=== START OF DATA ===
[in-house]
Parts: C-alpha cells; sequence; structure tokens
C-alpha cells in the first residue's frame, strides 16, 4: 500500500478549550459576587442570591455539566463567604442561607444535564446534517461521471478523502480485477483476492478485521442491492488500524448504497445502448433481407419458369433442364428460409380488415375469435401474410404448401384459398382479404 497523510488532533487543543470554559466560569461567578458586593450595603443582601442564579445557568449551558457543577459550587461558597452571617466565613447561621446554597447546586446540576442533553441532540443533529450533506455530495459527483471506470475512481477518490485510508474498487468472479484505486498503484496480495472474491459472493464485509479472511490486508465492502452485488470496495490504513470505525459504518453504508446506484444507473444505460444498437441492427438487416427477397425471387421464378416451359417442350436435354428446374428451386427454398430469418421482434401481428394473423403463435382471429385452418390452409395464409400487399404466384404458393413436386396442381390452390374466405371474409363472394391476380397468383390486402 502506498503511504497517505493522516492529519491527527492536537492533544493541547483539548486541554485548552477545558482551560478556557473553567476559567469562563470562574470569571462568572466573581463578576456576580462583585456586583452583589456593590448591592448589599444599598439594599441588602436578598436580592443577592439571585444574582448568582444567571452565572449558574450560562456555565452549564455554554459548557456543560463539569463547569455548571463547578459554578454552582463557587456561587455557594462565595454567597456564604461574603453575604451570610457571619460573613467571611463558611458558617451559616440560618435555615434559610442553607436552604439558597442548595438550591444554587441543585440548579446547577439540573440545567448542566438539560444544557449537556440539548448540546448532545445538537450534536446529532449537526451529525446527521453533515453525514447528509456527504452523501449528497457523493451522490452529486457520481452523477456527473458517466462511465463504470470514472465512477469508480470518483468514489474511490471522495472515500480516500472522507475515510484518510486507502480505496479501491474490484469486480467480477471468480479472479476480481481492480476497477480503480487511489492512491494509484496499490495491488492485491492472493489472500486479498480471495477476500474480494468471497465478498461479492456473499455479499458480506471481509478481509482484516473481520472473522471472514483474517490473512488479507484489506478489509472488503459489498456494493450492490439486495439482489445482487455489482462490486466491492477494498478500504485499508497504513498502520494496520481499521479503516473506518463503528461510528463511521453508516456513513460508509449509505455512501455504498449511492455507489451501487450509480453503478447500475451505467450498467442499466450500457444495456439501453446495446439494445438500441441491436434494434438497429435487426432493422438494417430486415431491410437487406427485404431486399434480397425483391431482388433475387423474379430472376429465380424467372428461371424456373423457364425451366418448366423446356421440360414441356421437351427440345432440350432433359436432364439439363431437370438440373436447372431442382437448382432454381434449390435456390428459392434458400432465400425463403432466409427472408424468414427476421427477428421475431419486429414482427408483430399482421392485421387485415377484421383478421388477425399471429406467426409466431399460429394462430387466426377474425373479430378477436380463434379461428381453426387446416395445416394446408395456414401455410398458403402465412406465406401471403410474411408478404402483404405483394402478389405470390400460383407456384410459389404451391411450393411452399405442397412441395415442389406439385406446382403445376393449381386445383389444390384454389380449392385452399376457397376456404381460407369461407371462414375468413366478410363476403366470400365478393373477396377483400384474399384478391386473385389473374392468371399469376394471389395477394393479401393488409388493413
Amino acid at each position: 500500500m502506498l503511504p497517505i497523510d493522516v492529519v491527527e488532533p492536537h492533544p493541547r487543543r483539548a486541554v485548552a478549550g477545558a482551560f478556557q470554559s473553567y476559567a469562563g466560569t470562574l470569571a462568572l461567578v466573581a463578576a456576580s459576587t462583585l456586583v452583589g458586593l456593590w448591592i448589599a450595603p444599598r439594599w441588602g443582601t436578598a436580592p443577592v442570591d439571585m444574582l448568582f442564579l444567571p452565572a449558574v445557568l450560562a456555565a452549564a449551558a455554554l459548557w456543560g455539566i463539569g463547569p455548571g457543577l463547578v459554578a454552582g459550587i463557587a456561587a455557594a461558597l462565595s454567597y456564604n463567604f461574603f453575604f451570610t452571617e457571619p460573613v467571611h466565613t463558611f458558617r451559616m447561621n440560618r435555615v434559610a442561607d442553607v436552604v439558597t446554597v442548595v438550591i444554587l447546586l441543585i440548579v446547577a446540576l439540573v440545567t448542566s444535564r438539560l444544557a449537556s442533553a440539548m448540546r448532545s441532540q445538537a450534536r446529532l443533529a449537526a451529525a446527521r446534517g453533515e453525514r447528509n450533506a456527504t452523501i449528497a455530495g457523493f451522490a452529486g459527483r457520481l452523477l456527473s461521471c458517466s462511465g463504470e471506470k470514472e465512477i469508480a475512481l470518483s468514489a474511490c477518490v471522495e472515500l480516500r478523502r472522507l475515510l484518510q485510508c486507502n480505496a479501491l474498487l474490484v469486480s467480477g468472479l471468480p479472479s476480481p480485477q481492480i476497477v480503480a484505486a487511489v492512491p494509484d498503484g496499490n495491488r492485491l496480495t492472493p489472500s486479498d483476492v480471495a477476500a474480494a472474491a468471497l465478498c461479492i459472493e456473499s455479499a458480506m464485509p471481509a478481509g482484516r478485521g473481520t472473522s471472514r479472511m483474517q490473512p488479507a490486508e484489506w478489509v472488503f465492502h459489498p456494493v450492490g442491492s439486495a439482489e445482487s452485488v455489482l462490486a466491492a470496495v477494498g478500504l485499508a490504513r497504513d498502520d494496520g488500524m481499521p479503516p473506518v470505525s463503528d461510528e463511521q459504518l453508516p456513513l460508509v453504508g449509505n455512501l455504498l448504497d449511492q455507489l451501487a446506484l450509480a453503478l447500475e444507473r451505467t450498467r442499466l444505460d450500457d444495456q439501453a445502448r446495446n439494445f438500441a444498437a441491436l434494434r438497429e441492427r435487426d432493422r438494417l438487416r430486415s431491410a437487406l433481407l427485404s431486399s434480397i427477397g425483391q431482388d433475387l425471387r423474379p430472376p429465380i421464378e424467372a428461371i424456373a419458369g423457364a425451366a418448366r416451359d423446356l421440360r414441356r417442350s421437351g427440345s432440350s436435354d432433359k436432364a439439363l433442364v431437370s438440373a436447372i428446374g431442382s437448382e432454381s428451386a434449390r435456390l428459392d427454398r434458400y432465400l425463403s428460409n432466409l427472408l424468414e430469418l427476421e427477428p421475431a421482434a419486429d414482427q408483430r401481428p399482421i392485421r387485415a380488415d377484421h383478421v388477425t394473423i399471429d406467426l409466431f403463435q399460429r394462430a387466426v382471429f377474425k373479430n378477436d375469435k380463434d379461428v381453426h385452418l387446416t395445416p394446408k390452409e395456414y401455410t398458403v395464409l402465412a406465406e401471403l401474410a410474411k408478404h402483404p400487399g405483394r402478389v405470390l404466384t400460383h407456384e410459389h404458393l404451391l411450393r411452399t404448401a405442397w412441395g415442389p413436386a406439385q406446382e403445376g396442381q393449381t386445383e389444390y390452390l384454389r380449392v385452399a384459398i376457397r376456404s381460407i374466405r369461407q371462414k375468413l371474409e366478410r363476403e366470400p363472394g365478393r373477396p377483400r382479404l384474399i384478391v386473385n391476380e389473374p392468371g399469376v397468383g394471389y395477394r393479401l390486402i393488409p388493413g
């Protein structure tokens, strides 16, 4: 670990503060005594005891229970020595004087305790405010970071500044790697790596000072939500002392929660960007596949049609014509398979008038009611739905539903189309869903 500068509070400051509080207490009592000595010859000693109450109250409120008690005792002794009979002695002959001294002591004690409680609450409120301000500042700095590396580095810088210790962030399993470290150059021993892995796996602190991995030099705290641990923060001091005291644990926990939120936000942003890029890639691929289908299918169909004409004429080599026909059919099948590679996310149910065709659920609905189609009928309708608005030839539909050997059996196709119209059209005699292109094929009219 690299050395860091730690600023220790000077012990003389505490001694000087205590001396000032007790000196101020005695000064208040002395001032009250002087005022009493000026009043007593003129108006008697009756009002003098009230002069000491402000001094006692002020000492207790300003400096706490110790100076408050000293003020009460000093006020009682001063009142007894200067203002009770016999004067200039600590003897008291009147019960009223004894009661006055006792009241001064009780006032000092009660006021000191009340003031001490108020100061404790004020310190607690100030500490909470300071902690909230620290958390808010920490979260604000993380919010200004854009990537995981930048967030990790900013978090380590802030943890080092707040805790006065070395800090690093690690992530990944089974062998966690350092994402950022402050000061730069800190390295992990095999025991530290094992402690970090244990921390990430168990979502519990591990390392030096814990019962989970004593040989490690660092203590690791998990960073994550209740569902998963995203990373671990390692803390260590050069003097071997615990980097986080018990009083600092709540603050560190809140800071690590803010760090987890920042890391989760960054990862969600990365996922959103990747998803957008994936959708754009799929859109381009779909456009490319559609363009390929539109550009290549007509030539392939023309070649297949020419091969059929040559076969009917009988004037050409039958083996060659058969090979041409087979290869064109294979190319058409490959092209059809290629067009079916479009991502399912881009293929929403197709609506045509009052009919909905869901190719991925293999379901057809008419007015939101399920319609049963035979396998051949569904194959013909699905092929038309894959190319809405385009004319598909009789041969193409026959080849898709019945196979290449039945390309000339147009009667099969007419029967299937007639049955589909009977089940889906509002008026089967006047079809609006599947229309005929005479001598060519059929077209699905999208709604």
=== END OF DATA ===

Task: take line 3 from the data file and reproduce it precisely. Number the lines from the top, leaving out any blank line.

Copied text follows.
C-alpha cells in the first residue's frame, strides 16, 4: 500500500478549550459576587442570591455539566463567604442561607444535564446534517461521471478523502480485477483476492478485521442491492488500524448504497445502448433481407419458369433442364428460409380488415375469435401474410404448401384459398382479404 497523510488532533487543543470554559466560569461567578458586593450595603443582601442564579445557568449551558457543577459550587461558597452571617466565613447561621446554597447546586446540576442533553441532540443533529450533506455530495459527483471506470475512481477518490485510508474498487468472479484505486498503484496480495472474491459472493464485509479472511490486508465492502452485488470496495490504513470505525459504518453504508446506484444507473444505460444498437441492427438487416427477397425471387421464378416451359417442350436435354428446374428451386427454398430469418421482434401481428394473423403463435382471429385452418390452409395464409400487399404466384404458393413436386396442381390452390374466405371474409363472394391476380397468383390486402 502506498503511504497517505493522516492529519491527527492536537492533544493541547483539548486541554485548552477545558482551560478556557473553567476559567469562563470562574470569571462568572466573581463578576456576580462583585456586583452583589456593590448591592448589599444599598439594599441588602436578598436580592443577592439571585444574582448568582444567571452565572449558574450560562456555565452549564455554554459548557456543560463539569463547569455548571463547578459554578454552582463557587456561587455557594462565595454567597456564604461574603453575604451570610457571619460573613467571611463558611458558617451559616440560618435555615434559610442553607436552604439558597442548595438550591444554587441543585440548579446547577439540573440545567448542566438539560444544557449537556440539548448540546448532545445538537450534536446529532449537526451529525446527521453533515453525514447528509456527504452523501449528497457523493451522490452529486457520481452523477456527473458517466462511465463504470470514472465512477469508480470518483468514489474511490471522495472515500480516500472522507475515510484518510486507502480505496479501491474490484469486480467480477471468480479472479476480481481492480476497477480503480487511489492512491494509484496499490495491488492485491492472493489472500486479498480471495477476500474480494468471497465478498461479492456473499455479499458480506471481509478481509482484516473481520472473522471472514483474517490473512488479507484489506478489509472488503459489498456494493450492490439486495439482489445482487455489482462490486466491492477494498478500504485499508497504513498502520494496520481499521479503516473506518463503528461510528463511521453508516456513513460508509449509505455512501455504498449511492455507489451501487450509480453503478447500475451505467450498467442499466450500457444495456439501453446495446439494445438500441441491436434494434438497429435487426432493422438494417430486415431491410437487406427485404431486399434480397425483391431482388433475387423474379430472376429465380424467372428461371424456373423457364425451366418448366423446356421440360414441356421437351427440345432440350432433359436432364439439363431437370438440373436447372431442382437448382432454381434449390435456390428459392434458400432465400425463403432466409427472408424468414427476421427477428421475431419486429414482427408483430399482421392485421387485415377484421383478421388477425399471429406467426409466431399460429394462430387466426377474425373479430378477436380463434379461428381453426387446416395445416394446408395456414401455410398458403402465412406465406401471403410474411408478404402483404405483394402478389405470390400460383407456384410459389404451391411450393411452399405442397412441395415442389406439385406446382403445376393449381386445383389444390384454389380449392385452399376457397376456404381460407369461407371462414375468413366478410363476403366470400365478393373477396377483400384474399384478391386473385389473374392468371399469376394471389395477394393479401393488409388493413